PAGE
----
It’s just a matter of how you shoot it, says Lee.
Image Sensors World spotted an interesting development from Panasonic in Japan which features 120 GH4 bodies assembled in an array to capture a person from all angles before software is used to develop a photo-realistic 3D sculpture of the subject.
So what is the future of TV? Well there’s a very good chance it isn’t 3D or 4K, and that TV panel manufacturers are heading for even tougher times. HBO’s CTO (Chief Technology Officer) Bob Zitter is one of the most prominent TV industry figures to voice his belief that 3D and 4K are not suited to home viewing.
His thoughts don’t make good reading for Sony, Sharp, Samsung, etc… but is he right?
3D was oppressive, attention seeking and now 3D is dead. Quietly dropped by all consumer electronics firm if the 2013 CES is anything to go by.
Or is it?
Above: Cate Blanchett receives some all-too-real makeup on the set of The Hobbit
Peter Jackson shot The Hobbit: An Unexpected Journey at 48 frames per second (HFR) in 3D. So what is the verdict on HFR technology… More immersive? Helps the story? More beautiful?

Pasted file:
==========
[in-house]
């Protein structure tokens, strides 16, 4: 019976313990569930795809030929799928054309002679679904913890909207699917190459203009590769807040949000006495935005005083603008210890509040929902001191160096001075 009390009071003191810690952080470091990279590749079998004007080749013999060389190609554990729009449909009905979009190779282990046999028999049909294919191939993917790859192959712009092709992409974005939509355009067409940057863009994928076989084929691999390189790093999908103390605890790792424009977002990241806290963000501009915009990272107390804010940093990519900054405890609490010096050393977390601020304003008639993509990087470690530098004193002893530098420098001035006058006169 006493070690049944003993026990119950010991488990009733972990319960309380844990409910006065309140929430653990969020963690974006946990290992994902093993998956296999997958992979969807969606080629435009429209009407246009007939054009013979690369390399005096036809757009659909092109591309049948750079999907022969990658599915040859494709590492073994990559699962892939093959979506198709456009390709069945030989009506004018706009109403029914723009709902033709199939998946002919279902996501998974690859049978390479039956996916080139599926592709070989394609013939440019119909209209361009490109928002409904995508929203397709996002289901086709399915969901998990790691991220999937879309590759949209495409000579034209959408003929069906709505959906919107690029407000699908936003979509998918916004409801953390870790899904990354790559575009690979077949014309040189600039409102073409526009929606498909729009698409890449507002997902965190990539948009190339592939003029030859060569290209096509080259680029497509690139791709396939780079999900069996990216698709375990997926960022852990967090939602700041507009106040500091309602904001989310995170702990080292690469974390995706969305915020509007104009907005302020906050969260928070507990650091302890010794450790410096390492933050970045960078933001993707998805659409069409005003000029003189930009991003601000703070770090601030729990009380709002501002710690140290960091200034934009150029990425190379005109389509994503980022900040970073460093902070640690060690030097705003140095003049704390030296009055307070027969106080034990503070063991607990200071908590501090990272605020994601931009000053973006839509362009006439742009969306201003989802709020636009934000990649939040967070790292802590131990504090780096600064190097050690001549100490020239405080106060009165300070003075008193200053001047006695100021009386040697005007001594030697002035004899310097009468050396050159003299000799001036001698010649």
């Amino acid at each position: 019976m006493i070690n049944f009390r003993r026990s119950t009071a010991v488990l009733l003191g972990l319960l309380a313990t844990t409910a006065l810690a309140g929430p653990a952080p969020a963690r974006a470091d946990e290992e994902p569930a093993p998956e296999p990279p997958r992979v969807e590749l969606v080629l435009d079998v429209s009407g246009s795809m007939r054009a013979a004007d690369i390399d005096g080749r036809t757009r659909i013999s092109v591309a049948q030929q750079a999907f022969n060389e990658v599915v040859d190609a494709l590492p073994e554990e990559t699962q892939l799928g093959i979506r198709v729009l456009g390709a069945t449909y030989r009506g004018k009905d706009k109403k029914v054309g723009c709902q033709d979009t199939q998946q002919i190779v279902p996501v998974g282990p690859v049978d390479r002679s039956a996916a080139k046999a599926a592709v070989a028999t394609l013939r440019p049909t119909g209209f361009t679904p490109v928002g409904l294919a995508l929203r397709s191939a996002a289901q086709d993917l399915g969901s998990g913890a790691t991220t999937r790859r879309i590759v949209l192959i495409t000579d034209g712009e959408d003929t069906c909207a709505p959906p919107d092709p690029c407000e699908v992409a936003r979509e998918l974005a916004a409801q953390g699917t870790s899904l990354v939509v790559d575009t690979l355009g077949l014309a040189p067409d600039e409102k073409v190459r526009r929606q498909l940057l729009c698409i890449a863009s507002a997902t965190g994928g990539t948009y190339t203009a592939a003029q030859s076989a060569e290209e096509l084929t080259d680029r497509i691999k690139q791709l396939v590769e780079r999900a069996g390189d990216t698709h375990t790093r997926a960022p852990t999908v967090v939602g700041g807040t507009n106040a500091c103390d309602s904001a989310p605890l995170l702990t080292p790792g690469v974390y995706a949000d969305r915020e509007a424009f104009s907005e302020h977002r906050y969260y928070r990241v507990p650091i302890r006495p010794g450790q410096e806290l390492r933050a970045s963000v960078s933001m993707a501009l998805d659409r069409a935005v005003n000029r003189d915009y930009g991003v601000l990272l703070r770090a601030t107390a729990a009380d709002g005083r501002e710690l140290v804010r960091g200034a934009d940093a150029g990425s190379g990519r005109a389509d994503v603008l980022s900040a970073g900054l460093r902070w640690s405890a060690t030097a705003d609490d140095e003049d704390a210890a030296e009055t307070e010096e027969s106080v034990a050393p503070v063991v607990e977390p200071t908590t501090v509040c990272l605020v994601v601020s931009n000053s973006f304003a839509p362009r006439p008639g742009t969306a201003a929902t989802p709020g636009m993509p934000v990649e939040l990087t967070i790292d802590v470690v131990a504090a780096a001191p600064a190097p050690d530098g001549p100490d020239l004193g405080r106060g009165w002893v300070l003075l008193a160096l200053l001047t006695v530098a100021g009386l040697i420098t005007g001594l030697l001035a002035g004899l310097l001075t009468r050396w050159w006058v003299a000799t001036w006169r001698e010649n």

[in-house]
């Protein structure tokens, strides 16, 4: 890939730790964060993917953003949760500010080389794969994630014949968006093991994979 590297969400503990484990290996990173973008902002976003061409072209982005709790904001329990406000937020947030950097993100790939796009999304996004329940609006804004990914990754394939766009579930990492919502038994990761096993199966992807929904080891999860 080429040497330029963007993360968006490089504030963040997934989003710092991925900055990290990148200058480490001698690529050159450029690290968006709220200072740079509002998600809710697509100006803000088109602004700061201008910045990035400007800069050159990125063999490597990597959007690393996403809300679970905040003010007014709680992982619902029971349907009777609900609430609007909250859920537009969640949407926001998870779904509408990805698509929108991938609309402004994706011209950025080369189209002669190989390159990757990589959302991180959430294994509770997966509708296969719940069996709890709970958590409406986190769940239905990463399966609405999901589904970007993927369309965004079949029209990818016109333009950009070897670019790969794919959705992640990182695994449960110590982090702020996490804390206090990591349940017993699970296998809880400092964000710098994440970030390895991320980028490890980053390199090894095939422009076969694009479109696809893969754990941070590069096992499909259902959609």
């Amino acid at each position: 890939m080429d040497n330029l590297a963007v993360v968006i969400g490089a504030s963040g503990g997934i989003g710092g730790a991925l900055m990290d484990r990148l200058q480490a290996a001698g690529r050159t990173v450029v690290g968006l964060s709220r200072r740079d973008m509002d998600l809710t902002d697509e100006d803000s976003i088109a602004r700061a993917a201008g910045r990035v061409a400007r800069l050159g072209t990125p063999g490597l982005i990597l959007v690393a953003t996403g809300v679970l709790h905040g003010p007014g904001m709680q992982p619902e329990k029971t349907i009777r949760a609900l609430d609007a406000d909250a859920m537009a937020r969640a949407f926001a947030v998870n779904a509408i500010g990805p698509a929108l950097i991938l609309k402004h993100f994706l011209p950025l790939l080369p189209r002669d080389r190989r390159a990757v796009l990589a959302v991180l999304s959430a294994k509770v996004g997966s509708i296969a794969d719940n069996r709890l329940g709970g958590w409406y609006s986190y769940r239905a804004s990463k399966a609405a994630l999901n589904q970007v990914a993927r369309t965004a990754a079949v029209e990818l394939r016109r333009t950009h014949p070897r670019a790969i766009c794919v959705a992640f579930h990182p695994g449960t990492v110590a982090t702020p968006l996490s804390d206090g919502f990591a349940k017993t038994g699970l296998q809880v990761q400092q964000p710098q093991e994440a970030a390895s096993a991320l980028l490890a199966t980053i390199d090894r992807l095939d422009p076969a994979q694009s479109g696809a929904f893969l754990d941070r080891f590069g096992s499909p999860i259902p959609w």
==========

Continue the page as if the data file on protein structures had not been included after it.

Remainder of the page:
The future is here but it seems nobody checked to see if it looked any good.
Shot with a 3D Red EPIC rig at 48fps, Peter Jackson’s return to the world of JRR Tolkien has been ‘stripped of the magic of cinema’ according to many who saw the advance press screenings by Warner Brothers.
I came across this today which is really quite incredible. It is made by Patryk Kizny of DitoGear who create timelapse sliders with inspiration from Greg Downing at XREZ Studio (they developed the interactive GigaPixel panoramas).
From a static timelapse shot a virtual camera movement can be created, which means the camera can move on a virtual path and the timelapse footage is used to texture a 3D model of the scene.
It’s interesting that at the highest level of digital cinema hardware two DSLR video trends have become the cornerstone of the new Arri Alexa designs.
Downsizing and anamorphic.